By Dominik Lobkowicz
Bremen voters kept annual town meeting short March 29, passing an $830,589 municipal budget and a $471,039 secondary education budget in just over an hour.
Most of the warrant articles passed as recommended and without discussion, including a more than 60 percent increase to the Bremen Fire Department budget.
The department’s budget was approved at $61,800, up $23,800 over last year, and included $16,000 more in wages aimed at attracting new members to the department.
Bremen Selectman Hank Nevins speaks about service to the town at town meeting March 29. (D. Lobkowicz photo)
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The selectmen included a letter in the annual report asking for more people to join the fire department, and Selectman Hank Nevins and the department’s Lt. John Briggs both spoke briefly during the meeting about service to the town.
Nevins, a member of Bremen First Responders, said his organization only has two people available to respond to emergencies during the daytime and only four people at night.
“We really need people,” he said.
The town cannot afford to have a paid first responders unit, but will pay for the training of its members, Nevins said.
Briggs said the fire department has had interest from three new potential members since the selectmen’s letter was released, but the department is still looking for people of all walks of life and of all different talents.
“You’ve got to help your neighbors in this town,” Nevins said.
Briggs and Nevins were applauded by the roughly 45 people in attendance at the meeting.
Bremen residents vote in favor of funding the operating accounts article in the municipal budget. (D. Lobkowicz photo)
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Overall, the municipal budget is down $94,768 or just over 10 percent, largely because road repair funding approved at $265,000 last year was only requested at $145,000 this year.
The most contentious article was over a $3,000 request from the Bremen Conservation Commission to continue building their land use reserve fund.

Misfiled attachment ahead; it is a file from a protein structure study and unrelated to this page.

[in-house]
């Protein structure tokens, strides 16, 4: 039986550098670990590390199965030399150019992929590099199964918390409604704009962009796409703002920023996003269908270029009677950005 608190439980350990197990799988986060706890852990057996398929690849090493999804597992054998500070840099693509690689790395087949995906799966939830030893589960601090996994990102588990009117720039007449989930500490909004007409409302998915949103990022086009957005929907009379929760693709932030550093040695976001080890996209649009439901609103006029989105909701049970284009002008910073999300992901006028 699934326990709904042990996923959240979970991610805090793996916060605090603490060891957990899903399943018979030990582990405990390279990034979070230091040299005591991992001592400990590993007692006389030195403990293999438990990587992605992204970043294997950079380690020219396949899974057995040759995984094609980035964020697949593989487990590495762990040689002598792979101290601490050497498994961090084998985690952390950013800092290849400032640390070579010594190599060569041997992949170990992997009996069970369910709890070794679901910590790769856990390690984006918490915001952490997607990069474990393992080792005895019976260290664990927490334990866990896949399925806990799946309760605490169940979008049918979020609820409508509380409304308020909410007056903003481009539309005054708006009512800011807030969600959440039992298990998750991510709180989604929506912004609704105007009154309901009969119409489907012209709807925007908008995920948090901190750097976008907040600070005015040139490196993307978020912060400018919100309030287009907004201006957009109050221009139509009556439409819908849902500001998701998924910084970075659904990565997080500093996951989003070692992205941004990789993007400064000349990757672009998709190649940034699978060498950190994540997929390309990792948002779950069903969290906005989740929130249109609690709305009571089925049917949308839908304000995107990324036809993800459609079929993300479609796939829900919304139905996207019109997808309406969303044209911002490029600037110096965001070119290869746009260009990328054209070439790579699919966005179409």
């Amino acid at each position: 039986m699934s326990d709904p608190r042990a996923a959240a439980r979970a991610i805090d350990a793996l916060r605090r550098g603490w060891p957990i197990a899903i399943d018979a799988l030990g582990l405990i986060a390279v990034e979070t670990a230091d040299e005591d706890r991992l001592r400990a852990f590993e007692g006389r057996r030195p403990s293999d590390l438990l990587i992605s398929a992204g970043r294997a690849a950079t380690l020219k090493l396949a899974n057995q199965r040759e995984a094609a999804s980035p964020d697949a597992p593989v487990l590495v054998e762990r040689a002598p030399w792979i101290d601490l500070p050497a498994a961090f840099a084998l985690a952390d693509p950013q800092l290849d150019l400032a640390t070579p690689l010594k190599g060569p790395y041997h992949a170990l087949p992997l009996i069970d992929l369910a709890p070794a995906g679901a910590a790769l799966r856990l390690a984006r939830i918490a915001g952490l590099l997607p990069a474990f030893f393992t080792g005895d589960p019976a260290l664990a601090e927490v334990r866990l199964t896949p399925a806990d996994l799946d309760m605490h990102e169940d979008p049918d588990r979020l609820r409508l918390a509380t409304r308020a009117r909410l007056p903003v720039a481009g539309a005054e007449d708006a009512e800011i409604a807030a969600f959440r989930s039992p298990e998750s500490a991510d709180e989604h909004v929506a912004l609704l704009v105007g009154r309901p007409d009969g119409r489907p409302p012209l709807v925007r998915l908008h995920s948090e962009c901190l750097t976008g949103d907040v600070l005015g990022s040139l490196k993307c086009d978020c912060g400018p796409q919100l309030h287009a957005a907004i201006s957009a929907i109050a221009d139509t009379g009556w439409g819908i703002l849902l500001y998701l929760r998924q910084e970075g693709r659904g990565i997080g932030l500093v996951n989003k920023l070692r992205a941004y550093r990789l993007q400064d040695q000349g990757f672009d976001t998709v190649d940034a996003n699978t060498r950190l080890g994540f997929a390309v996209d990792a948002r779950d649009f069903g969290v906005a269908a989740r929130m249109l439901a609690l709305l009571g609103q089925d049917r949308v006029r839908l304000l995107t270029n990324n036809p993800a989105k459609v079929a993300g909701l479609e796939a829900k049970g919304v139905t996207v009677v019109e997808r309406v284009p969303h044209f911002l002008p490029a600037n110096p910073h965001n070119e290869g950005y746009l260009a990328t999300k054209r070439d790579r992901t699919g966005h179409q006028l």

The Bremen Budget Committee recommended no money be raised and appropriated for the fund this year.
The article was passed with the $0 recommendation, and though it was brought back for further consideration, a motion to pass the $3,000 request failed 15-20.
Budget committee chair Lisa Wilson said money has been set aside for the fund for several years to show support for the conservation commission when it applies for grants, and the close to $20,000 in the account is enough to show that support.
The account had a balance of $18,233.52 as of Jan. 1, according to the town report.
Briggs, who is also a budget committee member, said of the commission, “If you needed credibility, you’ve got it.”
In discussion, it was pointed out the commission’s fund was not utilized in the town’s purchase of the Hay property on Broad Cove for conservation and other purposes, but commission member Bennett Collins said the fund was offered up to be used in the purchase.
The town was able to get an interest rate around a 2.25 or 2.5 annual percentage rate, and so chose to take out a loan in the full amount instead of using the reserve fund, according to Nevins.
The only other article not to pass as recommended was among charitable contribution requests.
The Eldercare Network made a request of $2000 from Bremen, but the budget committee recommended funding only $1000.
Wilson said the organization provides lower-cost elder care but only served one person from Bremen, and the request was larger than the other charitable requests made of the town.
Resident Peter Goth moved to increase the amount to at least $1500, saying he expects Bremen will see more use of the network’s services as time goes on.
Voters approved the contribution at $1500.
The secondary education budget passed as recommended, up $88,895 or 23.3 percent from last year.
According to AOS 93 Superintendent Steve Bailey, the budget is up largely from increased secondary enrollment, increased tuition rates, and an increased rate of special education needs for incoming ninth-graders as compared to outgoing seniors, among other factors.
In municipal elections, Bremen voters re-elected incumbents Selectman Wendy Pieh and Bremen School Committee member Judith Mohr.
Elected to the other open positions by write-in votes were, for the planning board, Francena Bennett, 13 votes, and John Mohr, 3 votes. Bruce Poland received four votes for a seat on the harbor committee.
According to the meeting moderator, Don Means, 41 Bremen voters participated in the election.